The standard inorganic oxide pigments used in the coatings and the cosmetic industries lack color richness (chroma) and a variety of hues. Significant work has been done using organic pigments, as they are photosensitive with enhanced hue, brilliance, color strength and transparency however some disadvantages organic pigments are their limited “hiding power”, poor dispersion ability and poor weather durability. 
To mitigate these effects, researchers are encapsulating organic pigments within mica and other inorganic materials, demonstrating their ability to improve the pigment dispersion and weather durability within these shells. Another approach is the use of pearlescent or effect pigments, which are described as surface-modified pigments engineered to add dramatic visual effects. These pigments are often incorporated in cosmetic formulations due to their ability to provide color, luster, iridescence, color travel, and texture to the designated formulation. Effect pigments have been historically constructed of mica but new performance pigments are being engineered with transparent substrates such as synthetic fluorphlogopite, borosilicate, and silica. Each of these substrates provides a range of optical properties that can deliver differentiated appearance and performance characteristics in cosmetic formulations. The disadvantages of using mica platelets as the substrate of effect pigments include uncontrollable variance in platelet thickness, iron impurities and lack of particle assembly.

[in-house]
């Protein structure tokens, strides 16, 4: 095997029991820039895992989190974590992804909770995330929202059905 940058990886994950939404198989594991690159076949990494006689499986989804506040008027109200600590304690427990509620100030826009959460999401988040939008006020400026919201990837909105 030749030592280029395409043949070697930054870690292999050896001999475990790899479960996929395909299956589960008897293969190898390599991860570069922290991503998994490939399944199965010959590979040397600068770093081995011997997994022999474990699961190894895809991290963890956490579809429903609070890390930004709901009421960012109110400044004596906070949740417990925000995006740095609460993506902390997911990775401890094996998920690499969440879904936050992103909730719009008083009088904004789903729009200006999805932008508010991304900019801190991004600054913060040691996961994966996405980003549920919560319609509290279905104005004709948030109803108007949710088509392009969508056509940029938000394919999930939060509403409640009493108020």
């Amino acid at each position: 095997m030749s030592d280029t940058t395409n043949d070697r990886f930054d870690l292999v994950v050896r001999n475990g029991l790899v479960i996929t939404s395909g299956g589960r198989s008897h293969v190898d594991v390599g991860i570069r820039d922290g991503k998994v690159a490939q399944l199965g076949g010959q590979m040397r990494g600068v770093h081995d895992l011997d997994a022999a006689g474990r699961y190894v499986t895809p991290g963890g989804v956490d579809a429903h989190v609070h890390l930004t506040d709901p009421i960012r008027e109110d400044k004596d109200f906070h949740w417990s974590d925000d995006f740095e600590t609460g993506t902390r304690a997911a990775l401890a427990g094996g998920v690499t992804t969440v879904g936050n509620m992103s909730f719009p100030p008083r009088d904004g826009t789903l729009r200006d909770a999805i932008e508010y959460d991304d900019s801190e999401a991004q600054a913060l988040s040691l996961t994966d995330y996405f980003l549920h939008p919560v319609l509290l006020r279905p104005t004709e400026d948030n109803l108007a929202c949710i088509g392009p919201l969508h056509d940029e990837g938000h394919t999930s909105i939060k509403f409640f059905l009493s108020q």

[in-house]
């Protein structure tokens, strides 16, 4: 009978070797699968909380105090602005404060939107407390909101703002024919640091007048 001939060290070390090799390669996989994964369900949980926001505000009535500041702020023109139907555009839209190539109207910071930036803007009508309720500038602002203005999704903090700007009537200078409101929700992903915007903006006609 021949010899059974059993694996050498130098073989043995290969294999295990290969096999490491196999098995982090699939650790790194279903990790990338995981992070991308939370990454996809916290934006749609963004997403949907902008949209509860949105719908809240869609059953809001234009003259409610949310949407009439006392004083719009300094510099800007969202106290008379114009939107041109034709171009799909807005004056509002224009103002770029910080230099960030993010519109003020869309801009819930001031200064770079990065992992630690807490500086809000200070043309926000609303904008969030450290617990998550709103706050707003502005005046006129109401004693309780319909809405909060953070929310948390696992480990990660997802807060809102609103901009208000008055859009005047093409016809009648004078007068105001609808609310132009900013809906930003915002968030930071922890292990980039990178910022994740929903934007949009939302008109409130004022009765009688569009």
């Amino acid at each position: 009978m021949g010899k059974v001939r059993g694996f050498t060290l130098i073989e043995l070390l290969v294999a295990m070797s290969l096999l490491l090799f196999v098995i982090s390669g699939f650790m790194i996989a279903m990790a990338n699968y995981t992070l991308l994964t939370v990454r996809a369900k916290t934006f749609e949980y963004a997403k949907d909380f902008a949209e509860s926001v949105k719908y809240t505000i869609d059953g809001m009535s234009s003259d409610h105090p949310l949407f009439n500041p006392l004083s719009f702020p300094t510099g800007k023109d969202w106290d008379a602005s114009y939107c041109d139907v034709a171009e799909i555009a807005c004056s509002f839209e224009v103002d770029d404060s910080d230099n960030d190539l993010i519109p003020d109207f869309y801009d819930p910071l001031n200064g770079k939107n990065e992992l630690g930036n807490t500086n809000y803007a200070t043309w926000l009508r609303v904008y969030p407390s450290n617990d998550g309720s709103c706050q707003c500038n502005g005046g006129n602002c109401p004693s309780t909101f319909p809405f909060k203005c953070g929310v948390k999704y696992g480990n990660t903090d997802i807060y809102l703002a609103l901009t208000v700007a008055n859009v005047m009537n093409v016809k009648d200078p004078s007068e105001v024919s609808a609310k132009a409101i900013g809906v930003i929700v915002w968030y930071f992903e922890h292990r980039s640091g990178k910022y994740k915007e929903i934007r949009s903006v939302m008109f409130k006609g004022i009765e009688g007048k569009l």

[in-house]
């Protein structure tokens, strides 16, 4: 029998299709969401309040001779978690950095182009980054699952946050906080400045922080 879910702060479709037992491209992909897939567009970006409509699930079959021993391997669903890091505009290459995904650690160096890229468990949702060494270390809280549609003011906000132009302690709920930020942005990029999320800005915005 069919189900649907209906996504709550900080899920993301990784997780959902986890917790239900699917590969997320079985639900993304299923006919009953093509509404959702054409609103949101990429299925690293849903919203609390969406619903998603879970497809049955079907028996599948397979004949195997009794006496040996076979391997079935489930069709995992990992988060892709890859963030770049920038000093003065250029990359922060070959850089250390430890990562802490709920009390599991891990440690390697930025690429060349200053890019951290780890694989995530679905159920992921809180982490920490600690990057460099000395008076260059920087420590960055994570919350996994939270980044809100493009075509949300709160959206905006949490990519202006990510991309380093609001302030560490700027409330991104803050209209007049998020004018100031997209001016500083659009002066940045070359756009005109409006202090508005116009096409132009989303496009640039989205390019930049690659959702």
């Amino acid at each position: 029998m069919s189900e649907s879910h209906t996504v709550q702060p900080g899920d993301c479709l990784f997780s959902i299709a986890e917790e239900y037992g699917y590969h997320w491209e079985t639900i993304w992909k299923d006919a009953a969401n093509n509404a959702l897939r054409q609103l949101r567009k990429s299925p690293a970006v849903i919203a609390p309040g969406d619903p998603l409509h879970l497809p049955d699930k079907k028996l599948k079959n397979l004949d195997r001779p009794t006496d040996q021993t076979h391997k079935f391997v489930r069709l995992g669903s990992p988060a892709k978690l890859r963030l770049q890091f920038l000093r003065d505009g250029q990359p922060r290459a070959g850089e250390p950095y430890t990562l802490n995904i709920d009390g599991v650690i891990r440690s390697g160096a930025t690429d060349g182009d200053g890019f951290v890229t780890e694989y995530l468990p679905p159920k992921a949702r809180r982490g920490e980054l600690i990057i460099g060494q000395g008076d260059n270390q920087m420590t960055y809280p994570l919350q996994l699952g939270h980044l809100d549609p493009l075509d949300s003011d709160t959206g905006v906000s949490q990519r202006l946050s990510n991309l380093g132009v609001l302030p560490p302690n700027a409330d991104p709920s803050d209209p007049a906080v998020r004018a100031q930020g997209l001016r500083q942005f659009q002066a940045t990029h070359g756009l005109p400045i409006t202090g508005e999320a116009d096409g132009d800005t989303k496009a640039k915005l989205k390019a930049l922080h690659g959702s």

Technology Overview
Northeastern University researchers have improved the design of effect pigments by using squid pigments encapsulated silica platelets fabricated in the laboratory. This is done by using a bio-compatible synthesis derived from the formation of biogenic silica in diatoms. These structures will provide a flexible platform to encapsulate pigments extracted from the squid skin to build synthetic, photonic granules that will incorporate the surface treatments necessary for various light scattering events while providing an alternative to sun protection. In diatoms, silica synthesis occurs through the cooperative assembly of post-translationally modified cationic peptides, silaffins, and long-chain polyamines (LCPAs) that aggregate to precipitate silica at slightly acidic (5.5) pH. Use of biomimetic analogue to the LCPAs (the amine terminate dendrimer) controls the size and abundance of precipitated silica nanoparticles from the hydrolyzed precursor tetramethyl orthosilicate (TMOS).
- Surface-treated squid pigments can be designed to impart complex directional differences and other well-controlled optical properties depending on the thickness of the coating
- Squid pigments can be used to enhance skin radiance due to its characteristic blue-white fluorescence when exposed to UV light
- This synthesis enables the building of synthetic materials that recapitulate the nano spherical structure, absorbance, and scattering of native chromatophore pigment granules for improved color properties, brightness, and hue 
- Sun-protectant products 
- Cosmetic products 
- License
- Partnering
- Research collaboration
Patent Information:
For Information, Contact:
Mark Saulich
Associate Director of Commercialization
Northeastern University
Leila Deravi
Camille Martin
Amrita Kumar